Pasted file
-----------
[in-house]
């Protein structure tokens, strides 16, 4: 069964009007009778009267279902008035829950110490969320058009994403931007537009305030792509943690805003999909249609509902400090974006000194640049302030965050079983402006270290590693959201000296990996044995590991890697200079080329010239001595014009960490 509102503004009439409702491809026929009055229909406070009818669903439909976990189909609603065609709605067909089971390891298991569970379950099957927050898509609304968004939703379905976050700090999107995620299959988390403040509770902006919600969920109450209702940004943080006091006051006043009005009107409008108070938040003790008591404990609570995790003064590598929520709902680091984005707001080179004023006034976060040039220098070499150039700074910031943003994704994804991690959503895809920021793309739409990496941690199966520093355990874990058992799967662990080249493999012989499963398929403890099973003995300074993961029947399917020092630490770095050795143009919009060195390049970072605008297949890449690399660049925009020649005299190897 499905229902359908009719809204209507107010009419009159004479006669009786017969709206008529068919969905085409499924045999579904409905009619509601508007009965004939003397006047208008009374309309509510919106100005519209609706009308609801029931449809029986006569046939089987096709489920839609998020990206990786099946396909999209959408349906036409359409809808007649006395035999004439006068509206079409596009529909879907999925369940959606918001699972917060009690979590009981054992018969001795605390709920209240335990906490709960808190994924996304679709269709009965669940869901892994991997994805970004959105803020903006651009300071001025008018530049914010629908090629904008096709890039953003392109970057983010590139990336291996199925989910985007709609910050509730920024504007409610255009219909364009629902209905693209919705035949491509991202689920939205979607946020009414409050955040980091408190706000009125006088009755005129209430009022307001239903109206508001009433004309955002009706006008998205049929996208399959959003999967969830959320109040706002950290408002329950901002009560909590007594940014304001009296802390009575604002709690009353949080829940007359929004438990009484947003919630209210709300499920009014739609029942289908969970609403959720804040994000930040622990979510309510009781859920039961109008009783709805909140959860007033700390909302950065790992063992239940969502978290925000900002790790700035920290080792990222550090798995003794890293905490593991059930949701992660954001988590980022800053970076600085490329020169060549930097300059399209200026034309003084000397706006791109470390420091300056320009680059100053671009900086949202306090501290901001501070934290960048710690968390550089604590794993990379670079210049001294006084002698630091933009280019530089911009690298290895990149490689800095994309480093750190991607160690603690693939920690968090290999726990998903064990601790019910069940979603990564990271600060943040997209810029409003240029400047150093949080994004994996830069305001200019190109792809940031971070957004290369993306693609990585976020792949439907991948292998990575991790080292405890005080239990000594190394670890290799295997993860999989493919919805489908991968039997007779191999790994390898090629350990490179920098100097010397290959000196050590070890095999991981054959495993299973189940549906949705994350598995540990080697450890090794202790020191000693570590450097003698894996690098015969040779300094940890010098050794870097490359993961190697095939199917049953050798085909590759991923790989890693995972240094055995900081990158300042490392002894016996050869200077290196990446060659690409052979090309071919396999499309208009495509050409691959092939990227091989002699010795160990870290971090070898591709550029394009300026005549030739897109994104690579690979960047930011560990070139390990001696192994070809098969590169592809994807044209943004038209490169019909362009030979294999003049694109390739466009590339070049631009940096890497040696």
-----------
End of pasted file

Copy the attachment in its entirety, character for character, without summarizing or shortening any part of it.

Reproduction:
[in-house]
């Protein structure tokens, strides 16, 4: 069964009007009778009267279902008035829950110490969320058009994403931007537009305030792509943690805003999909249609509902400090974006000194640049302030965050079983402006270290590693959201000296990996044995590991890697200079080329010239001595014009960490 509102503004009439409702491809026929009055229909406070009818669903439909976990189909609603065609709605067909089971390891298991569970379950099957927050898509609304968004939703379905976050700090999107995620299959988390403040509770902006919600969920109450209702940004943080006091006051006043009005009107409008108070938040003790008591404990609570995790003064590598929520709902680091984005707001080179004023006034976060040039220098070499150039700074910031943003994704994804991690959503895809920021793309739409990496941690199966520093355990874990058992799967662990080249493999012989499963398929403890099973003995300074993961029947399917020092630490770095050795143009919009060195390049970072605008297949890449690399660049925009020649005299190897 499905229902359908009719809204209507107010009419009159004479006669009786017969709206008529068919969905085409499924045999579904409905009619509601508007009965004939003397006047208008009374309309509510919106100005519209609706009308609801029931449809029986006569046939089987096709489920839609998020990206990786099946396909999209959408349906036409359409809808007649006395035999004439006068509206079409596009529909879907999925369940959606918001699972917060009690979590009981054992018969001795605390709920209240335990906490709960808190994924996304679709269709009965669940869901892994991997994805970004959105803020903006651009300071001025008018530049914010629908090629904008096709890039953003392109970057983010590139990336291996199925989910985007709609910050509730920024504007409610255009219909364009629902209905693209919705035949491509991202689920939205979607946020009414409050955040980091408190706000009125006088009755005129209430009022307001239903109206508001009433004309955002009706006008998205049929996208399959959003999967969830959320109040706002950290408002329950901002009560909590007594940014304001009296802390009575604002709690009353949080829940007359929004438990009484947003919630209210709300499920009014739609029942289908969970609403959720804040994000930040622990979510309510009781859920039961109008009783709805909140959860007033700390909302950065790992063992239940969502978290925000900002790790700035920290080792990222550090798995003794890293905490593991059930949701992660954001988590980022800053970076600085490329020169060549930097300059399209200026034309003084000397706006791109470390420091300056320009680059100053671009900086949202306090501290901001501070934290960048710690968390550089604590794993990379670079210049001294006084002698630091933009280019530089911009690298290895990149490689800095994309480093750190991607160690603690693939920690968090290999726990998903064990601790019910069940979603990564990271600060943040997209810029409003240029400047150093949080994004994996830069305001200019190109792809940031971070957004290369993306693609990585976020792949439907991948292998990575991790080292405890005080239990000594190394670890290799295997993860999989493919919805489908991968039997007779191999790994390898090629350990490179920098100097010397290959000196050590070890095999991981054959495993299973189940549906949705994350598995540990080697450890090794202790020191000693570590450097003698894996690098015969040779300094940890010098050794870097490359993961190697095939199917049953050798085909590759991923790989890693995972240094055995900081990158300042490392002894016996050869200077290196990446060659690409052979090309071919396999499309208009495509050409691959092939990227091989002699010795160990870290971090070898591709550029394009300026005549030739897109994104690579690979960047930011560990070139390990001696192994070809098969590169592809994807044209943004038209490169019909362009030979294999003049694109390739466009590339070049631009940096890497040696």